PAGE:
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Sakuran: Blossoms Wild Paperback – July 17, 2012
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"Anno’s unique style, with its huge eyes (even for manga) and fashion-influenced design, and her off-kilter female personalities are put into a Japanese period piece. Although perhaps best known here for the children’s series Sugar Sugar Rune, her josei work, Happy Mania, is closer in tone to this stand-alone volume...The demanding book rewards attention and is not for new manga readers; best for those experienced with the format seeking something a bit out of the ordinary for adults." - Publishers Weekly
"Moyoco Anno, the writer and artist takes a calculated risk by starting off with Kiyoha in full bloom of her brassy antagonism, and then jumping back to show us how she got that way — or rather, to show us how her always-extant stubbornness and bad attitude might well have been the only thing keeping her fire alive...Sakuran is further proof that a bad attitude can be a great thing." - Genji Press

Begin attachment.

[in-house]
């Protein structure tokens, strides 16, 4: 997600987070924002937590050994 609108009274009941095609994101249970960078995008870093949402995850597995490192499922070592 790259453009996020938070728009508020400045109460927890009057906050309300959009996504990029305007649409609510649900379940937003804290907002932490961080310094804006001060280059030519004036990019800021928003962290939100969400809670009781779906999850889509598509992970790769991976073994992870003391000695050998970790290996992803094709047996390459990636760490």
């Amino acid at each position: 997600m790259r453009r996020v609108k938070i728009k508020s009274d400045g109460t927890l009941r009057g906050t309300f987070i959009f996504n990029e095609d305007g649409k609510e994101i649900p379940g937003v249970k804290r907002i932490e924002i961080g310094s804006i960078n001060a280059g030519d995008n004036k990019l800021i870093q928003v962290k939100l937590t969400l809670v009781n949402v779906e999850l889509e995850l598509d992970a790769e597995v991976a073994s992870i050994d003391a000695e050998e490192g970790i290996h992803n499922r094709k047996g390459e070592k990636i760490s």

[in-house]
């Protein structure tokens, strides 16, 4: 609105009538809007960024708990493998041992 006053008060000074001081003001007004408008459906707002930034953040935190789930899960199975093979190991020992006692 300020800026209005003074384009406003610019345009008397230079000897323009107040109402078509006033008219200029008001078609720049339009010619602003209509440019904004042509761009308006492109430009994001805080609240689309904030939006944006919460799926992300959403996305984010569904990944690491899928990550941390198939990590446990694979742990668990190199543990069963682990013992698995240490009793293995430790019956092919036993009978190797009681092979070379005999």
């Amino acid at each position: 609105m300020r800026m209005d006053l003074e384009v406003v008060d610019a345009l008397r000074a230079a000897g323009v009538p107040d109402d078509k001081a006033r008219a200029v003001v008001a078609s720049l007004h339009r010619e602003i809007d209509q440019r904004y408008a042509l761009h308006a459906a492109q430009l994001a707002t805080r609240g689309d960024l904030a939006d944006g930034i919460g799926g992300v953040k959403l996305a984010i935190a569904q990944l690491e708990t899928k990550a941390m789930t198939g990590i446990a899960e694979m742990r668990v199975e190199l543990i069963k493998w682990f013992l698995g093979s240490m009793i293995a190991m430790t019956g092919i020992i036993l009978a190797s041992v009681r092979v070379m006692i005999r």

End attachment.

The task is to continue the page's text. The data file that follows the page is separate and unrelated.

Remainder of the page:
"If Sakuran sounds like a hectoring treatise on prostitution, rest assured it’s not. Anno creates a vibrant, fascinating world, teeming with people from every walk of life. Though her female characters have limited agency, they nonetheless find opportunities to exert influence over their customers, improve their social standing, and choose their own lovers... It seems only fitting that the story ends not with the outcome that a modern reader might choose for this fierce woman, but with one that reflects the heroine’s own clear-eyed understanding of what she is. Highly recommended." - The Manga Critic
"Sakuran is a bit of a challenge for those who don’t read a lot of manga, because the story is very compressed. However, the fascinating subject matter and Anno’s jerky, expressive art should make up for that." - Robot 6
About the Author
Tokyo native Moyoco Anno was born March 26, 1971. Known as one of the major names in Japanese women's comics, she is equally known for her iconic fashion designs and as a fashion writer. Her manga and books have attained considerable
popularity among young women in Japan. Though she primarily writes manga for women, her most popular title in the west is Sugar Sugar Rune, which was targeted at primary school-aged girls. In a recent Japanese poll, she was voted the eighth most popular manga artist among females and thirteen in the general category. Most of her works have been adapted for film or TV, including SAKURAN, Hataraki-Man, and Sugar Sugar Rune. In 2005, Anno's Sugar Sugar Rune won the comic artist the prestigious Kodansha Comics Award.